Pseudobulbar affect (PBA) is a condition characterized by frequent, uncontrollable outbursts of crying or laughing that do not match how the person actually feels. It can affect people with Parkinson’s disease as well as those with brain injury or other neurologic conditions. Crying appears to be a more common sign of PBA than laughing.
The sudden outbursts seen in PBA may be frequent and occur at any time with the affected person’s mood appearing normal between episodes. The condition often is mistaken for depression or bipolar disorder because of the intense emotions experienced. However, PBA episodes tend to be short in duration, while depression causes a persistent feeling of sadness. People with PBA often lack certain features of depression, such as sleep disturbances or a loss of appetite. But depression also is common among those who have pseudobulbar affect.
What causes PBA?
PBA happens when a nervous system disorder, such as Parkinson’s, affects the areas of the brain that control the expression of emotion, such as the prefrontal cortex. There also may be alterations in chemicals in the brain that contribute to the development of the condition. These alterations may disrupt brain signaling, triggering episodes the person affected cannot control.
How common is PBA in people with Parkinson’s?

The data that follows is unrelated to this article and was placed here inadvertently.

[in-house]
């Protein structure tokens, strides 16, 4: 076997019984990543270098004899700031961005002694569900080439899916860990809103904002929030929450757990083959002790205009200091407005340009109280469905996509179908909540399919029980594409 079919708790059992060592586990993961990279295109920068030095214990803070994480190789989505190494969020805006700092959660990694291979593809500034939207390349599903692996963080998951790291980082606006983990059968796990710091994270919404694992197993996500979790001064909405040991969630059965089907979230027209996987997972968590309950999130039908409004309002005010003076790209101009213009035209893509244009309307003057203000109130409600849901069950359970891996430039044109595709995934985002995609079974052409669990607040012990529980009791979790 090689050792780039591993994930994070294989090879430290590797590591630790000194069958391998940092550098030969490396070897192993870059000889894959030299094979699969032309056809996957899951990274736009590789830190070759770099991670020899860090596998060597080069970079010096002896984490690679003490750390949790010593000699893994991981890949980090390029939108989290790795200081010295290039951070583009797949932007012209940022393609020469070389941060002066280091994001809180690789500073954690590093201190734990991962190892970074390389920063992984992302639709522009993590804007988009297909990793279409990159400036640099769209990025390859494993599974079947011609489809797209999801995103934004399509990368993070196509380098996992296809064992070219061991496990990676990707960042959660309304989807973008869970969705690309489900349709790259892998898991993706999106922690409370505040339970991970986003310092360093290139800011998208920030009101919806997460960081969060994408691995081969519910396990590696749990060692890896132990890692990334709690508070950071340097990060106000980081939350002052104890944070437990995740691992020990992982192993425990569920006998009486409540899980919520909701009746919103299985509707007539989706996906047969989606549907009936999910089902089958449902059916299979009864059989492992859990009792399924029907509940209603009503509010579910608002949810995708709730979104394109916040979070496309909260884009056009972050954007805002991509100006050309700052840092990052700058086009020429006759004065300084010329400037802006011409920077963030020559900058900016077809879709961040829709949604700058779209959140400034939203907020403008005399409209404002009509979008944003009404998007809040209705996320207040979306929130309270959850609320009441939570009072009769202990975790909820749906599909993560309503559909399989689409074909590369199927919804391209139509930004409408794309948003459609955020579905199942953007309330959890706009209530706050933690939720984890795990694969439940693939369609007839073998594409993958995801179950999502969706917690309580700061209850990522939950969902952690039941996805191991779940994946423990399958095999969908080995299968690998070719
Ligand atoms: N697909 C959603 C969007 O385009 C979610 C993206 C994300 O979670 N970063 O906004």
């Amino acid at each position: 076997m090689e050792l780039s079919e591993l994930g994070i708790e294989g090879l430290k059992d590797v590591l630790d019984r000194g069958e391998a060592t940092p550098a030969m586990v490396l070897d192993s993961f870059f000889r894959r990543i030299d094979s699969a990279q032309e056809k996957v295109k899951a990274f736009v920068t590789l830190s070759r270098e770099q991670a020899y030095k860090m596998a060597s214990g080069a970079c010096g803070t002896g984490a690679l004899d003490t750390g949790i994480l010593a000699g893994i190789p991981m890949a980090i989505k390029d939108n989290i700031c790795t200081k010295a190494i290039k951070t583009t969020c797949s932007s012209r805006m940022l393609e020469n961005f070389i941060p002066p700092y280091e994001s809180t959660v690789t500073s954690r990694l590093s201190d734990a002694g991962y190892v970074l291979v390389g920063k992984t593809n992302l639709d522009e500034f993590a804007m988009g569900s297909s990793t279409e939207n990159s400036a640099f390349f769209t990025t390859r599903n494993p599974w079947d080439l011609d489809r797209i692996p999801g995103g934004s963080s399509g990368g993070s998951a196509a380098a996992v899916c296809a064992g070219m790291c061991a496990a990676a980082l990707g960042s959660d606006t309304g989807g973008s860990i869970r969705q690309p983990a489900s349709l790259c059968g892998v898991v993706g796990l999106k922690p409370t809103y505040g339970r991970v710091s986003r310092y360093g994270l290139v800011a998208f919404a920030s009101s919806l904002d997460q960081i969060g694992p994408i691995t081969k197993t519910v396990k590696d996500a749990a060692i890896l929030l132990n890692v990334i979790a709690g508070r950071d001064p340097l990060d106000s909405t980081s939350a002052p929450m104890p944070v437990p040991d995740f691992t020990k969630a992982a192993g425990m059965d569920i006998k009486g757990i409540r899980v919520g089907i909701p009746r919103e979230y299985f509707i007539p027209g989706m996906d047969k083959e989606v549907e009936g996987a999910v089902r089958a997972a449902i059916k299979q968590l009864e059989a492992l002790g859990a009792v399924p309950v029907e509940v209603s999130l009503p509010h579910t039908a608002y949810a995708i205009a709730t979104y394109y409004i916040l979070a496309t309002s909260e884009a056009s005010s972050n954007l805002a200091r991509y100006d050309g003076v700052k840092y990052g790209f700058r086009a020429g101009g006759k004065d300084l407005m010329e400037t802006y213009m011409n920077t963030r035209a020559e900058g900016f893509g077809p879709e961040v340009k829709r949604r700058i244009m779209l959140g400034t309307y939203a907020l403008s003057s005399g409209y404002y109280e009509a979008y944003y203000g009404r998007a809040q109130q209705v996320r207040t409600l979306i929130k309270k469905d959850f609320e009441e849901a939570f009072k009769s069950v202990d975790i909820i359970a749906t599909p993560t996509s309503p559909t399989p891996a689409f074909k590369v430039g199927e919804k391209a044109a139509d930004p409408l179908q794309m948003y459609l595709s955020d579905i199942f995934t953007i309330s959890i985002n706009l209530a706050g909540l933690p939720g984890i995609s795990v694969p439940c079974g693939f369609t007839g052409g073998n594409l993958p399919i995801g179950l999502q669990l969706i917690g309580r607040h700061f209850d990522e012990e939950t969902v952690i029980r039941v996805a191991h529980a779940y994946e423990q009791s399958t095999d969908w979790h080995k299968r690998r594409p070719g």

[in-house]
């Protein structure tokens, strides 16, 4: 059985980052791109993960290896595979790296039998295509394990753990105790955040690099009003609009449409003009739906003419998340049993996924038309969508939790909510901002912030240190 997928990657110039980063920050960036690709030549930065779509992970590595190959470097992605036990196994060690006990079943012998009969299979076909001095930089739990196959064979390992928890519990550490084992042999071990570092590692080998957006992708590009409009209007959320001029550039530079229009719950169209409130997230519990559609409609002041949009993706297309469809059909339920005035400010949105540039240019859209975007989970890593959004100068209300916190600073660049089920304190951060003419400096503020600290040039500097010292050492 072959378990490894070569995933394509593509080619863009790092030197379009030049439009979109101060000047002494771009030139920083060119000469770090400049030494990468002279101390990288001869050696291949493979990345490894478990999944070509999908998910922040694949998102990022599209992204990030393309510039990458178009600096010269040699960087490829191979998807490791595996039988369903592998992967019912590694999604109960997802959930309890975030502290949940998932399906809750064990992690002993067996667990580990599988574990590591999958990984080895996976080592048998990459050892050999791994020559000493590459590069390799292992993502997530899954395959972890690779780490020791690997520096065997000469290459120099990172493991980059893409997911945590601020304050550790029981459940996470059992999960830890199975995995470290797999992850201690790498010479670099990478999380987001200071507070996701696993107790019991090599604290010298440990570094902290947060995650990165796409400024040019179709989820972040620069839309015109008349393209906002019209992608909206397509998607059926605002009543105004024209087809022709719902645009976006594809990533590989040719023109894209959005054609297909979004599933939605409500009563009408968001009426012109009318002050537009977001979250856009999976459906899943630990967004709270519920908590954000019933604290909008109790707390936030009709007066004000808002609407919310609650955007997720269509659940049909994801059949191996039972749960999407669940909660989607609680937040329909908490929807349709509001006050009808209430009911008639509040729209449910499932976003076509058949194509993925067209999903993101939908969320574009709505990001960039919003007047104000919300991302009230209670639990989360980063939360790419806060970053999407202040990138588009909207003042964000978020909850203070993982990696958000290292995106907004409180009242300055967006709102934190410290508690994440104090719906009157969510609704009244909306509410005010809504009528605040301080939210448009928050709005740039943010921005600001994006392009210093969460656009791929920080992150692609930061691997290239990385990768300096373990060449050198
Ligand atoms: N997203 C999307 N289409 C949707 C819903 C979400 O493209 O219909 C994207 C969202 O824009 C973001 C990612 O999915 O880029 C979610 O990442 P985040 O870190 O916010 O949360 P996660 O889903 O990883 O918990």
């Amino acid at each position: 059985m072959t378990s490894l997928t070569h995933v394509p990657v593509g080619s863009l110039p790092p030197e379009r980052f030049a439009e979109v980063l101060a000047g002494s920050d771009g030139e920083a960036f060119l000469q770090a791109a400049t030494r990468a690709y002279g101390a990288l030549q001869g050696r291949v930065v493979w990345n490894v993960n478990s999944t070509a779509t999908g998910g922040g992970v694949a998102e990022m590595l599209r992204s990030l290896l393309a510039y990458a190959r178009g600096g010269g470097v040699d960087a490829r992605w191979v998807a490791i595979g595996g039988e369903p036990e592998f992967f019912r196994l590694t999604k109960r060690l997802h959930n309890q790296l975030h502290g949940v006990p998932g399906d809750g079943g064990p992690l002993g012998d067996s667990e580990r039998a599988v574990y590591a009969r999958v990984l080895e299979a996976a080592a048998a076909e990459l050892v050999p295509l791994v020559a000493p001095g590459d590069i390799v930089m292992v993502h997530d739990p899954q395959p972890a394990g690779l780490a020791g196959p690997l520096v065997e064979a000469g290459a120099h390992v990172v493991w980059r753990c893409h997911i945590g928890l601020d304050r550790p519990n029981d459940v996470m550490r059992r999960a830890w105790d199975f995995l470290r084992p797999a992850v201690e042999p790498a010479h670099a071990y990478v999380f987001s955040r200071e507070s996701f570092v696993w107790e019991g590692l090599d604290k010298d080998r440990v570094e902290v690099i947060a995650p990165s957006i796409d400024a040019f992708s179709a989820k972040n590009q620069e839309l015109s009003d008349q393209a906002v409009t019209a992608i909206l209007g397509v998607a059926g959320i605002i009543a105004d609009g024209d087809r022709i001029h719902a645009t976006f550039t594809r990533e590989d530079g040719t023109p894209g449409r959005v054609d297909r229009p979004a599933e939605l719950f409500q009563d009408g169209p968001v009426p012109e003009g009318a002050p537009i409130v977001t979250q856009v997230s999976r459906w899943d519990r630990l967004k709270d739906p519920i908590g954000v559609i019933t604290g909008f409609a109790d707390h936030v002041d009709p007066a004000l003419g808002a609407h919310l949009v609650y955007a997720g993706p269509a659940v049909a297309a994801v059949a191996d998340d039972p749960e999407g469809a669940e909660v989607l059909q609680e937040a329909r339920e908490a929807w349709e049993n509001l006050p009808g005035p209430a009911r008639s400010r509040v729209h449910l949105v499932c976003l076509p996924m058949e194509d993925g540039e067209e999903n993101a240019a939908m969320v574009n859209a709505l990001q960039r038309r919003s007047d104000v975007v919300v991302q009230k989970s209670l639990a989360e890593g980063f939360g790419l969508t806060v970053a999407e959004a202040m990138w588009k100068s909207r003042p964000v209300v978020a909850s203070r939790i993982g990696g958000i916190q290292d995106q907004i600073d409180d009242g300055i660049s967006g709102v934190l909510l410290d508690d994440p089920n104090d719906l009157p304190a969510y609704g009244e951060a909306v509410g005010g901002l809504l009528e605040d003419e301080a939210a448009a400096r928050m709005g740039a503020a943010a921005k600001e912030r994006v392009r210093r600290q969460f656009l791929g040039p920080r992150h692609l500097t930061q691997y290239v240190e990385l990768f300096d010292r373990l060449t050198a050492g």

A survey of 449 Parkinson’s patients (or their caregivers) showed that 3.6 percent had PBA. This means that as many as 35,000 Parkinson’s patients in the U.S. may have PBA. According to another source, this percentage could be as high as 24 percent of Parkinson’s disease patients.
It is speculated that many cases go unreported and undiagnosed due to a lack of awareness about the condition.
Managing PBA episodes
Lifestyle strategies may help manage PBA. These include keeping a diary to track what triggers the episodes and sharing it with a doctor. Also, when a person feels an episode approaching, he may try to focus on something unrelated and adjust his posture. Taking slow, deep breaths during an episode until they are in control also may help, and so can relaxing the forehead, shoulders, and body.
Diagnosis and treatment
People with Parkinson’s already may be treated by a doctor who can diagnose PBA. Helpful specialists include neuropsychologists, neurologists, and psychiatrists.
Although the condition is not curable, it is treatable. There are various treatment options with differing side effects and limitations on their use (counterindications). Physicians must be familiar with these when choosing the best therapy for an individual, particularly for elderly patients and those who also have other diseases and take medication.
The only treatment currently approved by the U.S. Food and Drug Administration (FDA) for the treatment of PBA is Nuedexta.
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